Catherine the Great
Probably the doyen of powerful women in politics and war was Catherine the Great, and no list of great women would be complete without her. Born in 1729 to a Prussian noble family, she married into the Russian royal family, the Romanovs, and came to power in coup that unseated her husband. An enormously ambitious and capable woman, Catherine cemented her rule with ruthless efficiency and a complete lack of scruple. Her thirty-four-year reign saw great political and social advances in Russia, but it was overshadowed by a scandal-ridden private life, more salacious than almost any other great leader in history.
Among her achievements, aside from the simple longevity of her rule, was her successful leadership of Russia in the âRusso-Turkish Wars‘, the expansionist agenda of the Russians attempting to gain a foothold on the Black Sea. For Russia, this was a vital strategic acquisition, the only access to the Mediterranean and the southern oceans.
It was under her reign, indeed, that Russia emerged as one of the great European powerhouses, and through a process of war and diplomacy, she expanded the Russian Empire to its greatest extent. It was also under Catherine that Russia began to gain its credentials as a center of high culture, widespread education and literacy. It was she who established the first centers of female education in Russia, and it was she who set up the first, modern, Western-style system of government and administration. As such, she played a central role in what was later described as the Russian Enlightenment.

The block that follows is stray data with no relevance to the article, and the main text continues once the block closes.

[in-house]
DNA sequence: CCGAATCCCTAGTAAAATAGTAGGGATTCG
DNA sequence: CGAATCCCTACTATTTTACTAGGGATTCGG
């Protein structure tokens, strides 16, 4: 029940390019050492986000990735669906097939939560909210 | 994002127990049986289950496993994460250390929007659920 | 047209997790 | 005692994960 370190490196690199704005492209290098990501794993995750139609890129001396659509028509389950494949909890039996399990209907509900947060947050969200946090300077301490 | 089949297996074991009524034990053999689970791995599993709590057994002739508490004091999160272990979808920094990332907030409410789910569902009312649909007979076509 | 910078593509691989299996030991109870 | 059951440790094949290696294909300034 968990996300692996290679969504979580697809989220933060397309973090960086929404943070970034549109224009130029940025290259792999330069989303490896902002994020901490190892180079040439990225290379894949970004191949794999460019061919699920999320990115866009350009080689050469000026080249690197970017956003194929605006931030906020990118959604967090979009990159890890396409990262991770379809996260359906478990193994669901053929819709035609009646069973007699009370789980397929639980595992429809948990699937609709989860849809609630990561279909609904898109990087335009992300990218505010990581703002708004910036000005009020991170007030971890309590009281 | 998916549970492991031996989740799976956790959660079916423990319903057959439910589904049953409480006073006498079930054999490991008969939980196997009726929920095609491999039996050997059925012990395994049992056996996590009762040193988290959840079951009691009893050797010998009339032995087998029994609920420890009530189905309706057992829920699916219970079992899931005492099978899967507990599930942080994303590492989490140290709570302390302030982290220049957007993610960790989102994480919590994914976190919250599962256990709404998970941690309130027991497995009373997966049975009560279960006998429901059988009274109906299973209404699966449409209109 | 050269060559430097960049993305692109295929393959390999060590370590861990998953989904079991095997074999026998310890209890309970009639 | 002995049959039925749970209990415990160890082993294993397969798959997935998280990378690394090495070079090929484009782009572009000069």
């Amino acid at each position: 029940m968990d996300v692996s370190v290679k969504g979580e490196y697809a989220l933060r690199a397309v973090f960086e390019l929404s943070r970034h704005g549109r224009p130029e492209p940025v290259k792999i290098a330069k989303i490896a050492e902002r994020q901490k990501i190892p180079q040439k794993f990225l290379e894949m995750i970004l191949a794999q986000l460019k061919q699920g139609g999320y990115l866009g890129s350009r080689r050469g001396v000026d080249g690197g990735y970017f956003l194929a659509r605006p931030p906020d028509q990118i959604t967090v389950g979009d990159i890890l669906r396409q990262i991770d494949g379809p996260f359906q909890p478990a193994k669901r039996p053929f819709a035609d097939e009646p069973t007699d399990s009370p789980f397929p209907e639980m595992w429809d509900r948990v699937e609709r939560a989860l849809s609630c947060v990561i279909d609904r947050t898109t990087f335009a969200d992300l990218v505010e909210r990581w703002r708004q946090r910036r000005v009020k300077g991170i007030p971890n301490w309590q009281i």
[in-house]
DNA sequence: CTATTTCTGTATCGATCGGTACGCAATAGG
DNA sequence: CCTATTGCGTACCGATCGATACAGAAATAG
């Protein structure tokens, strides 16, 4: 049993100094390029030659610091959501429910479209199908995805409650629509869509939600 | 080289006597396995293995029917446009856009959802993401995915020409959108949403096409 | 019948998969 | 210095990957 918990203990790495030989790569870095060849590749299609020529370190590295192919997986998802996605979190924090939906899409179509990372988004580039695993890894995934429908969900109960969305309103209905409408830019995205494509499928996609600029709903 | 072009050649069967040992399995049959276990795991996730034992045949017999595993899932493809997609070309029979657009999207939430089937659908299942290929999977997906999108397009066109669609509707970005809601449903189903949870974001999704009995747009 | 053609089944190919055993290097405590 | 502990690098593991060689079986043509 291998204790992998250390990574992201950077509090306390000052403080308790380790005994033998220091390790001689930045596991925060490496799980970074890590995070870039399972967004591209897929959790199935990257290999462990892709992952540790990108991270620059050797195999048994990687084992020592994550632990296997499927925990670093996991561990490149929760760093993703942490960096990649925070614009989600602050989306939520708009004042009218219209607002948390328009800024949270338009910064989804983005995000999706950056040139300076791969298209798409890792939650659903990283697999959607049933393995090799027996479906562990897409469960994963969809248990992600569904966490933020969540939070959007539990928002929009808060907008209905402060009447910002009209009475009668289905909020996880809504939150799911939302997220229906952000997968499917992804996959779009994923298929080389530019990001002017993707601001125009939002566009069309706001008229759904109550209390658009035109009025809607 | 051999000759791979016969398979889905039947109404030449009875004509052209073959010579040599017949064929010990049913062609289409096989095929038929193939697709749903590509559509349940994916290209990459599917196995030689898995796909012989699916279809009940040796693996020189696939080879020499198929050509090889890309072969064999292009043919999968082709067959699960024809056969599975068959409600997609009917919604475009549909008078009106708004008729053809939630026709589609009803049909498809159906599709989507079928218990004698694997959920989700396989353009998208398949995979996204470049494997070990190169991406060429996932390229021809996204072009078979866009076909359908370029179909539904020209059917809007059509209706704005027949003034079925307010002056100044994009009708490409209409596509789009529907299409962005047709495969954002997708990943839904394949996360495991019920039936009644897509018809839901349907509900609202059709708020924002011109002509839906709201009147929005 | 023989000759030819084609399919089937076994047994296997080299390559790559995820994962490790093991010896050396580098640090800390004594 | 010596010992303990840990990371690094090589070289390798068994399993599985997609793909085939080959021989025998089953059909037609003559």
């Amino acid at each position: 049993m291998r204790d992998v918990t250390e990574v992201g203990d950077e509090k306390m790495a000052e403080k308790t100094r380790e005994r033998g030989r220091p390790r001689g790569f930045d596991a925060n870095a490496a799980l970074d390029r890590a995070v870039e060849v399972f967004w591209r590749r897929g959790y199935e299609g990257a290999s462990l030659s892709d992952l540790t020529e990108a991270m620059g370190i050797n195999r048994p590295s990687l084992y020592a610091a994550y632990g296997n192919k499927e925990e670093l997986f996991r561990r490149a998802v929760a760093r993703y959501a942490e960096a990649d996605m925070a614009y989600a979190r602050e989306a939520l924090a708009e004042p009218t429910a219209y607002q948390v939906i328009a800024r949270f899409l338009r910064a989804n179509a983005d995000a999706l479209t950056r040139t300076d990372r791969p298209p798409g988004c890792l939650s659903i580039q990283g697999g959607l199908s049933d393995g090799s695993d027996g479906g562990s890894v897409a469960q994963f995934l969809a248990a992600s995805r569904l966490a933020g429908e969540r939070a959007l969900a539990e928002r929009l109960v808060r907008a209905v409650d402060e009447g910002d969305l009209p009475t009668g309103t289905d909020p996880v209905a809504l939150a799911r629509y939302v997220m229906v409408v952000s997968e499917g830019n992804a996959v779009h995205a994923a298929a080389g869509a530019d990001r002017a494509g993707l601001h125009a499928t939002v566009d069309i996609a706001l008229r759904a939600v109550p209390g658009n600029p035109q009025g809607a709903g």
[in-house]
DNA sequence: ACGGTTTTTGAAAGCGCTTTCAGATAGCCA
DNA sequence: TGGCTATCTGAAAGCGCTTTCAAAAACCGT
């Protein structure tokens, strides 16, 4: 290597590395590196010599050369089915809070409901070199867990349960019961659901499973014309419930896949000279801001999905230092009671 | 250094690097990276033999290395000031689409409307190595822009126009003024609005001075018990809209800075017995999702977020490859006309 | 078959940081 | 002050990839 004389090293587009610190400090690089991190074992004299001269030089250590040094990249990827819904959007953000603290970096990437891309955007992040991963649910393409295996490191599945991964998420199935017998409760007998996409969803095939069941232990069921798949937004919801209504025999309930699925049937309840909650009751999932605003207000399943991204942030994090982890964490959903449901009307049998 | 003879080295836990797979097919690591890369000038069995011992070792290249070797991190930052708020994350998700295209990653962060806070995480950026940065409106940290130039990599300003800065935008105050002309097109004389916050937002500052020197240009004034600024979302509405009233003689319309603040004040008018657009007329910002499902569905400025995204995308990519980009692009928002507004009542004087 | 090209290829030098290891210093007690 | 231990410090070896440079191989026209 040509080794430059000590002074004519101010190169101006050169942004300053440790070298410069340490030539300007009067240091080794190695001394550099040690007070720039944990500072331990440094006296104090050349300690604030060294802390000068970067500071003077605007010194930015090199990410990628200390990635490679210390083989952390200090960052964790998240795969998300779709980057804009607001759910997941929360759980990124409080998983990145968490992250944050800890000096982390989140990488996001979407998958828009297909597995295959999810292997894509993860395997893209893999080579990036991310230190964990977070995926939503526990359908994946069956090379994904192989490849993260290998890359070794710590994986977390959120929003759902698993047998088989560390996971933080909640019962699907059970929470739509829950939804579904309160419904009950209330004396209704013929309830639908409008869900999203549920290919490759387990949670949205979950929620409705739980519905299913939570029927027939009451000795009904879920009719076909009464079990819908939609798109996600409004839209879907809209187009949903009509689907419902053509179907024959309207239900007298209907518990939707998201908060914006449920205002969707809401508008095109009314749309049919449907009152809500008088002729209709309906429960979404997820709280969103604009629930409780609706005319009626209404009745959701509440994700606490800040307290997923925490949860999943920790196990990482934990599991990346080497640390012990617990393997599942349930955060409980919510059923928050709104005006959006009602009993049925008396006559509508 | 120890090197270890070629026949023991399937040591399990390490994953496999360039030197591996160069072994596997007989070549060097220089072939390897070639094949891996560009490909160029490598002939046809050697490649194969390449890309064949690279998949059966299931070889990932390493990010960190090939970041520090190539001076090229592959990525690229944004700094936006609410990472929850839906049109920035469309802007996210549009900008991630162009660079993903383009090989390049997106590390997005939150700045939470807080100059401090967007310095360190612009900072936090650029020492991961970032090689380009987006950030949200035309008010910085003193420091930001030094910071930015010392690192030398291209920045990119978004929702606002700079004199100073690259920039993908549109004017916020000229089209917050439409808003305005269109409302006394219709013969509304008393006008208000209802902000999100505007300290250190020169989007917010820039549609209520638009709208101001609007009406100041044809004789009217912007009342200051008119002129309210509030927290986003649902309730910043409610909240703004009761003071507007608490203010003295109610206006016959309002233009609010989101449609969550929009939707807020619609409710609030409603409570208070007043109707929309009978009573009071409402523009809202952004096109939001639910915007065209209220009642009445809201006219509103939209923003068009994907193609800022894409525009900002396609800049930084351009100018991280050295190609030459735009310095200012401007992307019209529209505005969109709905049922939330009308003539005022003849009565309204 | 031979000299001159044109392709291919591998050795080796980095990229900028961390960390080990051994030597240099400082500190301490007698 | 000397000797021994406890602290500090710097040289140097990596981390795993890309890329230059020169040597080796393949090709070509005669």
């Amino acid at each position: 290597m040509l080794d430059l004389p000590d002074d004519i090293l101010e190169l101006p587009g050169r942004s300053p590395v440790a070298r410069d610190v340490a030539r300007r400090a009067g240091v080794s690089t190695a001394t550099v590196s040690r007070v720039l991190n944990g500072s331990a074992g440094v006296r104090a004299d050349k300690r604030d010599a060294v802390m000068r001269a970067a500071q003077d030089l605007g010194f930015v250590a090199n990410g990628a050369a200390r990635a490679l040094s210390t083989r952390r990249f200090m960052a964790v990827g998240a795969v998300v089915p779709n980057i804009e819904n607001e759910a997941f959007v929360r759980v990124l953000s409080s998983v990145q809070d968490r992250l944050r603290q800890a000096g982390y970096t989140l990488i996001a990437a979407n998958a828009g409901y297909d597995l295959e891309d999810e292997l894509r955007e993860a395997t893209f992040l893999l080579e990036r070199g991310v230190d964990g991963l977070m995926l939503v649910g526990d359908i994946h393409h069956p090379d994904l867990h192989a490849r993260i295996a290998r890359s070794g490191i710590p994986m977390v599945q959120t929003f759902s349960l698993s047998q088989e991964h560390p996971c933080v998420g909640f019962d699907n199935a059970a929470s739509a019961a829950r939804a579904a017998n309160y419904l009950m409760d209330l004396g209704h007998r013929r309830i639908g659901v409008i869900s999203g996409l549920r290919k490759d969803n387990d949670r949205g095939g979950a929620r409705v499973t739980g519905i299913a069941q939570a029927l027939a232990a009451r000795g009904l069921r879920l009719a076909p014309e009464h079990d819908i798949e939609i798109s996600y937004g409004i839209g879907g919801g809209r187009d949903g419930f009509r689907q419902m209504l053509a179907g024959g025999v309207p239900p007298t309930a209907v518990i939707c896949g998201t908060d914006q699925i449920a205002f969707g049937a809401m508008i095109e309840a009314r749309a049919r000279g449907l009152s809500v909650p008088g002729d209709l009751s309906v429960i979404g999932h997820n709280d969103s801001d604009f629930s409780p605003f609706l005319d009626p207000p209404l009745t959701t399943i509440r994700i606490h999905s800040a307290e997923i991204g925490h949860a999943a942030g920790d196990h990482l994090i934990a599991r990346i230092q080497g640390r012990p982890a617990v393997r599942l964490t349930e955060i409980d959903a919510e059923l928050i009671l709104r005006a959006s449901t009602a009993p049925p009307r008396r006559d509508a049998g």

All of this, however, has been edged off the stage in popular myth by the scandals that surrounded Catherine’s life. She was certainly known for her sexual liberty and appetite, and in fact, when she died at age sixty-seven, it was rumored that it was in the middle of copulating with a horse. However, although prolific until her death, her sex life was somewhat more conventional. She was, however, clearly extremely driven, and had made a collection of pornographic furniture that has become rather iconic. She had public affairs with at least twenty-two men, all younger than she, and obviously a great many more on the side.
But nonetheless, Catherine the Great was arguably the most powerful, the most successful and the most enigmatic of all the great female figures of history.
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